Acknowledge the importance of the human mobility dimension of humanitarian crises, and the need to consistently factor it into the policies and measures aimed at crisis preparedness, response and measures to address the medium to long-term consequences of crises for individuals and States.
Recognize that some groups of migrants experience increased health risks, and that improved migrant health would have benefits for migrants and their families, the public health outcomes in countries of origin and destination and the overall positive development outcomes of migration. In this regard, the participants noted the need for strategies and policies to address migrants’ health, which would be sensitive to the specific health needs of women, men and children, and include promotion of migrant-sensitive health policies and equitable access to health services for migrants, subject to national laws and practice, without discrimination on the basis of gender, age, religion, nationality or race.
Welcome the active efforts of Turkmenistan to develop cooperation with International Organization for Migration. A vivid example of sustained partnership in this area is the accession of Turkmenistan to the International Organization for Migration, which was followed by the systematization of plans adopted jointly with IOM.
Welcome the readiness of Turkmenistan for the practical implementation of the outcomes of this Conference through putting forward and initiation of the relevant Resolution of IOM.
On Statelessness, the Conference participants:
Recall the global mandate of the UNHCR and appreciated its efforts to increase awareness of and to resolve statelessness issues. It was further noted that 2014 marks the 60th anniversary of the 1954 Convention Relating to the Status of Stateless Persons. In this context, UNHCR is launching a global campaign to end statelessness by 2024.
Note that statelessness remains a major challenge in the 21st century across the globe. Protracted situations of statelessness account for the vast majority of the global population, which is estimated to be at least 10 million affected people. Statelessness can result from State succession, nationality laws which discriminate on the basis of gender or ethnicity, arbitrary deprivation of nationality, conflict of laws, gaps in nationality laws which create statelessness at birth or later in life, and due to administrative obstacles to acquisition of identity and nationality documents.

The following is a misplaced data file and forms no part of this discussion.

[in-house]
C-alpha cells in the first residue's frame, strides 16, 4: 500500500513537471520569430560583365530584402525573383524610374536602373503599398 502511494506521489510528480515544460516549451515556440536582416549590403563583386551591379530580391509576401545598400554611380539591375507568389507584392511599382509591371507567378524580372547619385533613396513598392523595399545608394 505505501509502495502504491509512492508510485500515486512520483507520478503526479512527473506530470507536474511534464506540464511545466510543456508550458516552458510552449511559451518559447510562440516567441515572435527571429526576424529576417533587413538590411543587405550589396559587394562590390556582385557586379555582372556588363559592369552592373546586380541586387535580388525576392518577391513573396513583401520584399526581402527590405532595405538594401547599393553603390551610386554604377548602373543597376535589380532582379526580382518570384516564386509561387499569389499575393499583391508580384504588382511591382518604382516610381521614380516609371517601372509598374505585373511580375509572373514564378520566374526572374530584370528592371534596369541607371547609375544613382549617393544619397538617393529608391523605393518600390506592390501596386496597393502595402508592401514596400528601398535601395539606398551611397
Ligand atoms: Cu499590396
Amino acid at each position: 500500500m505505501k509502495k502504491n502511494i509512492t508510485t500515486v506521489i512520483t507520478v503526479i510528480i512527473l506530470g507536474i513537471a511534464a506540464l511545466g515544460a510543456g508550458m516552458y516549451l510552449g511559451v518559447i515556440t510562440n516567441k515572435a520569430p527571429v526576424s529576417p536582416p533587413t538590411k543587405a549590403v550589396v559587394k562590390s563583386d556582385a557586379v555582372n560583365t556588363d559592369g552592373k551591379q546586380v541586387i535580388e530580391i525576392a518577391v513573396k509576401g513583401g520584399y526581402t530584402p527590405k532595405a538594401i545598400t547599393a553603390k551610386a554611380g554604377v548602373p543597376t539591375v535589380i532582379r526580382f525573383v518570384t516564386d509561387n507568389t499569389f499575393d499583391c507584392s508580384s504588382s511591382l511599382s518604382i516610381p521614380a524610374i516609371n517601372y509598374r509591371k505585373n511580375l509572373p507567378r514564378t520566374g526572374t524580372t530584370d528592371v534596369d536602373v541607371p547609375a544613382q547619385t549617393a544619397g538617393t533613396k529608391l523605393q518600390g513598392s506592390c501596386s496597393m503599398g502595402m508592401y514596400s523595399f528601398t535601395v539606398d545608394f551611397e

Highlight some key common challenges facing States in terms of statelessness across the region and beyond were described by the participants. In Central Asia, statelessness concerns most frequently persons who did not acquire any nationality following the break-up of the USSR, many of whom hold expired USSR passports and some stateless persons who arrived to the Central Asia region after 1991 from other CIS countries. Problems related to citizenship status and new cases of statelessness also continue to arise as a result of migration, for example due to provisions for loss of nationality as a result of residency outside the country of nationality. New situations of statelessness have also arisen due to requirements for lawful entry and departure and residence registration.
Note that globally, many States have already adopted effective strategies to reduce statelessness. Good examples of global best practices include nationality law reform in Côte d’Ivoire in 2013 to allow stateless people with deep roots in the country to acquire nationality through a simple declaration procedure, providing a potential solution for hundreds of thousands of stateless people. In the Russian Federation, some 600,000 stateless people are reported to have acquired nationality between 2002 and 2009 through a simplified naturalization procedure. In Brazil and Indonesia, the grant of citizenship to people left stateless by nationality laws in force in previous decades have been complemented by legislative reforms to prevent new cases of statelessness.
Recall that a Regional Conference on Prevention and Reduction of Statelessness and the Protection of Stateless Persons in Central Asia was held in Ashgabat in 2009, following which the States in the region have taken a number of steps to reduce and prevent statelessness, including the identification and registration of stateless persons and persons with undetermined nationality, reform of nationality legislation, as well as grant and confirmation of nationality and issuance of nationality documents.